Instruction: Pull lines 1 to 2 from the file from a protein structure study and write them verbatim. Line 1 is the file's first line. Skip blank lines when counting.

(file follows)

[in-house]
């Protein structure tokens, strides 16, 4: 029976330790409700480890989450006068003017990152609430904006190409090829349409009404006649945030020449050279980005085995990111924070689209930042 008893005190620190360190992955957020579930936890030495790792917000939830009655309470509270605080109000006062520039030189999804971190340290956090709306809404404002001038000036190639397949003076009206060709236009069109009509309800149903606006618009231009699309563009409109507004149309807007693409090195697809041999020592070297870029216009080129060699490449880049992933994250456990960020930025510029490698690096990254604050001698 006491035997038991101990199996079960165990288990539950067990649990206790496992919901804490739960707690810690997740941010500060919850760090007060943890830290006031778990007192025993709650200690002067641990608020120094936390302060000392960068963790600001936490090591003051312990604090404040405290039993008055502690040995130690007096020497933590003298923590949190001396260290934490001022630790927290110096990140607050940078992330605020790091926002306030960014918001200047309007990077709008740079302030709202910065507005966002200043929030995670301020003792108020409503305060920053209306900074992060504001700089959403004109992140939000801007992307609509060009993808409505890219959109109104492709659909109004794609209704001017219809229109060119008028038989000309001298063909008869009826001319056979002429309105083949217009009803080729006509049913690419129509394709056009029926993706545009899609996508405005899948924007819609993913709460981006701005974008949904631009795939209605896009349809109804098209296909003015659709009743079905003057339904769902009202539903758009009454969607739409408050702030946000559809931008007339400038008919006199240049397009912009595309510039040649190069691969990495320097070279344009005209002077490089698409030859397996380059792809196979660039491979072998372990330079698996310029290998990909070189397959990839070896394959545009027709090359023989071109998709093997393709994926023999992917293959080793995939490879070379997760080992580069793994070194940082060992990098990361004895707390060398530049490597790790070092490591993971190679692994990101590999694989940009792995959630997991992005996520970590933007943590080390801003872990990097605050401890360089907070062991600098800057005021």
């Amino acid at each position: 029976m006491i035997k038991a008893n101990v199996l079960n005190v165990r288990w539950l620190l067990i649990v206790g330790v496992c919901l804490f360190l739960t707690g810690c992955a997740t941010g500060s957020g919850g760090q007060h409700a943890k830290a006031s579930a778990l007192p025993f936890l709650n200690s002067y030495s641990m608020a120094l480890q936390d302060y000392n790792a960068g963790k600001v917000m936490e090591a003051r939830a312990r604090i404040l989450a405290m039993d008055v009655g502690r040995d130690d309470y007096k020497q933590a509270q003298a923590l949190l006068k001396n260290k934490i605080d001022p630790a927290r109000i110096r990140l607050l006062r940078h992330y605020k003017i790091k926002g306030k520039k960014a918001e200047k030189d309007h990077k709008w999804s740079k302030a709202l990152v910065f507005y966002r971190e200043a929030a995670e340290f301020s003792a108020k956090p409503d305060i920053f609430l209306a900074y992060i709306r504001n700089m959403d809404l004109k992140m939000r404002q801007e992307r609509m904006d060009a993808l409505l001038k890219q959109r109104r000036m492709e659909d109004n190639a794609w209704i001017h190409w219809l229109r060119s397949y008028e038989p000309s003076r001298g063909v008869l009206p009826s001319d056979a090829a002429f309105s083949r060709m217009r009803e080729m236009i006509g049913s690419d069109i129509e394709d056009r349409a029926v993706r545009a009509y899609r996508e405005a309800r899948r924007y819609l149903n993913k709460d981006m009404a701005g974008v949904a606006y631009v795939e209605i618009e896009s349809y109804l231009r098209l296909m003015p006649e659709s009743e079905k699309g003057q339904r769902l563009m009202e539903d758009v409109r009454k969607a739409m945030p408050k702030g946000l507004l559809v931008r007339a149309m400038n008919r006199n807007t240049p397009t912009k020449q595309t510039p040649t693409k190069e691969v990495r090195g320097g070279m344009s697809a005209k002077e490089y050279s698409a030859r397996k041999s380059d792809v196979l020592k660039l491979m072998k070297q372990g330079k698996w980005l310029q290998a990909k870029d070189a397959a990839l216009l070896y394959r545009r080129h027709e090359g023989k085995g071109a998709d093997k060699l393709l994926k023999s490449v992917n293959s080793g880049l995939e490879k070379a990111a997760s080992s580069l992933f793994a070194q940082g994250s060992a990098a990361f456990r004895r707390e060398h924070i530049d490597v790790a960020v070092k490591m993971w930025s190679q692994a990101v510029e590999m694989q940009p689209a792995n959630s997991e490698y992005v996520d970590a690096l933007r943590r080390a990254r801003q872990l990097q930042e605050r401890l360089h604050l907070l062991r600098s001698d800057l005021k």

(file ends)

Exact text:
[in-house]
């Protein structure tokens, strides 16, 4: 029976330790409700480890989450006068003017990152609430904006190409090829349409009404006649945030020449050279980005085995990111924070689209930042 008893005190620190360190992955957020579930936890030495790792917000939830009655309470509270605080109000006062520039030189999804971190340290956090709306809404404002001038000036190639397949003076009206060709236009069109009509309800149903606006618009231009699309563009409109507004149309807007693409090195697809041999020592070297870029216009080129060699490449880049992933994250456990960020930025510029490698690096990254604050001698 006491035997038991101990199996079960165990288990539950067990649990206790496992919901804490739960707690810690997740941010500060919850760090007060943890830290006031778990007192025993709650200690002067641990608020120094936390302060000392960068963790600001936490090591003051312990604090404040405290039993008055502690040995130690007096020497933590003298923590949190001396260290934490001022630790927290110096990140607050940078992330605020790091926002306030960014918001200047309007990077709008740079302030709202910065507005966002200043929030995670301020003792108020409503305060920053209306900074992060504001700089959403004109992140939000801007992307609509060009993808409505890219959109109104492709659909109004794609209704001017219809229109060119008028038989000309001298063909008869009826001319056979002429309105083949217009009803080729006509049913690419129509394709056009029926993706545009899609996508405005899948924007819609993913709460981006701005974008949904631009795939209605896009349809109804098209296909003015659709009743079905003057339904769902009202539903758009009454969607739409408050702030946000559809931008007339400038008919006199240049397009912009595309510039040649190069691969990495320097070279344009005209002077490089698409030859397996380059792809196979660039491979072998372990330079698996310029290998990909070189397959990839070896394959545009027709090359023989071109998709093997393709994926023999992917293959080793995939490879070379997760080992580069793994070194940082060992990098990361004895707390060398530049490597790790070092490591993971190679692994990101590999694989940009792995959630997991992005996520970590933007943590080390801003872990990097605050401890360089907070062991600098800057005021």